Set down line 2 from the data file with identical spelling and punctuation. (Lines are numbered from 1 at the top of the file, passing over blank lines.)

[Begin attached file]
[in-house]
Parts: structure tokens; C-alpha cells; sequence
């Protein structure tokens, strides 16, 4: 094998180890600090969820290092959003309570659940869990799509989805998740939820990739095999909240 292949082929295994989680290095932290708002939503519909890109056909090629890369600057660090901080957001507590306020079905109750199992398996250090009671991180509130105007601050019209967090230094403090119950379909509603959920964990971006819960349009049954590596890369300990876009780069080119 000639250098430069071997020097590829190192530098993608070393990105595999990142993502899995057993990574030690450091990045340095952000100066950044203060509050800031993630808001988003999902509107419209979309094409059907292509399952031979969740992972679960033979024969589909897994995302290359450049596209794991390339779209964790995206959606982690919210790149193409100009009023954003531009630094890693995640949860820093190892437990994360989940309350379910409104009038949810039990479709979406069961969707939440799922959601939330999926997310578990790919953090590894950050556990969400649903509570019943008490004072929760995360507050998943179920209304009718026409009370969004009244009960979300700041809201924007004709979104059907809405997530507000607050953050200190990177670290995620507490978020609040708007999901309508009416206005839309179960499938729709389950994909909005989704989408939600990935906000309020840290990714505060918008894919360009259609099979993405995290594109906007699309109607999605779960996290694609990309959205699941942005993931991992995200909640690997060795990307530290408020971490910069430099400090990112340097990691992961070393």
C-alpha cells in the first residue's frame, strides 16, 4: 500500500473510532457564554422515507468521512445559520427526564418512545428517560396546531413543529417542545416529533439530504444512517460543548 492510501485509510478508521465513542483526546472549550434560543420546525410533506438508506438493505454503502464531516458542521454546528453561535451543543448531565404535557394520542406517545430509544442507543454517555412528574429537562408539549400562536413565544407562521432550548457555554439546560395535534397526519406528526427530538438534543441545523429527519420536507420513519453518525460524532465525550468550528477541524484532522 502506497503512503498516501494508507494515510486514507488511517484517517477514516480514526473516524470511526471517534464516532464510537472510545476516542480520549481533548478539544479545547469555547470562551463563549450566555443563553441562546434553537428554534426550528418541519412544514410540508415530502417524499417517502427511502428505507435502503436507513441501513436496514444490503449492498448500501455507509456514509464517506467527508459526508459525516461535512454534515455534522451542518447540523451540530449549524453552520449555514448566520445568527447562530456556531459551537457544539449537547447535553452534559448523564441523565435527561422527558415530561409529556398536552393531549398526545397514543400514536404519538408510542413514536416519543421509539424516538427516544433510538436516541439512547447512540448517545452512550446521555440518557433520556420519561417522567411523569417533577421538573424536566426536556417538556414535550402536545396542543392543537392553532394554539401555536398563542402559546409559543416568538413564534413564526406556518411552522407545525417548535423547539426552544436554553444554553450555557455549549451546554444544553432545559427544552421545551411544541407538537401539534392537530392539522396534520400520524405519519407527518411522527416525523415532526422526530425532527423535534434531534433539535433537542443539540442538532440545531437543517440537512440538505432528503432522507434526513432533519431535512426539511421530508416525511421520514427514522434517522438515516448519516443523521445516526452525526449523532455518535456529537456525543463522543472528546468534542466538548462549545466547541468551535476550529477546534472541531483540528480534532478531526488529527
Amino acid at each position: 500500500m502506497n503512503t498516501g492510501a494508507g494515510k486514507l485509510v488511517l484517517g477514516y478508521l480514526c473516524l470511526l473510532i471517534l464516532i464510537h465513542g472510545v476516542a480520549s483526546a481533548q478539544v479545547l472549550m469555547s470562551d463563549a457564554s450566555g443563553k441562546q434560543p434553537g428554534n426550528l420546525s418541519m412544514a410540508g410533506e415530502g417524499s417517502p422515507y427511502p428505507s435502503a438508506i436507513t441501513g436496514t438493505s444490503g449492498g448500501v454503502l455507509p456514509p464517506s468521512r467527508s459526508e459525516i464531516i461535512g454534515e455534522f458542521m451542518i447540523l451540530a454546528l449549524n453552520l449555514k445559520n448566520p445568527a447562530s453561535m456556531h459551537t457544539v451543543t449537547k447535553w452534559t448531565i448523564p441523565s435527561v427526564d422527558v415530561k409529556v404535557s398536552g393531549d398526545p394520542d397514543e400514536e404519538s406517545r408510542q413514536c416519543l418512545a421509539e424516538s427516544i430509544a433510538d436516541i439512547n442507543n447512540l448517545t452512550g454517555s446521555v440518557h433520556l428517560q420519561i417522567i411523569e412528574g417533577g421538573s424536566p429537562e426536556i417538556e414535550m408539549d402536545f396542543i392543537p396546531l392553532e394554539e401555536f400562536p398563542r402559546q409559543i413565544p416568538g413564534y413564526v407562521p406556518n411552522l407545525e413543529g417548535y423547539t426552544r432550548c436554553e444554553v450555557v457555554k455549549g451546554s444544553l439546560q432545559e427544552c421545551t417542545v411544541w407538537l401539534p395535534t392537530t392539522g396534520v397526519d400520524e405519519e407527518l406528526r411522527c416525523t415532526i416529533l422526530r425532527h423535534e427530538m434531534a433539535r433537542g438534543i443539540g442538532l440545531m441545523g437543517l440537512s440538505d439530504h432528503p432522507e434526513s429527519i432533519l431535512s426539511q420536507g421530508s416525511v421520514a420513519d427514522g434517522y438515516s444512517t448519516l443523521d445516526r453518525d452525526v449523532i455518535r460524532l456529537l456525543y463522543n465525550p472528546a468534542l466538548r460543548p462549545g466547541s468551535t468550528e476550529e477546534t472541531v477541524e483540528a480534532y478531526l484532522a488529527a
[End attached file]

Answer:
Parts: structure tokens; C-alpha cells; sequence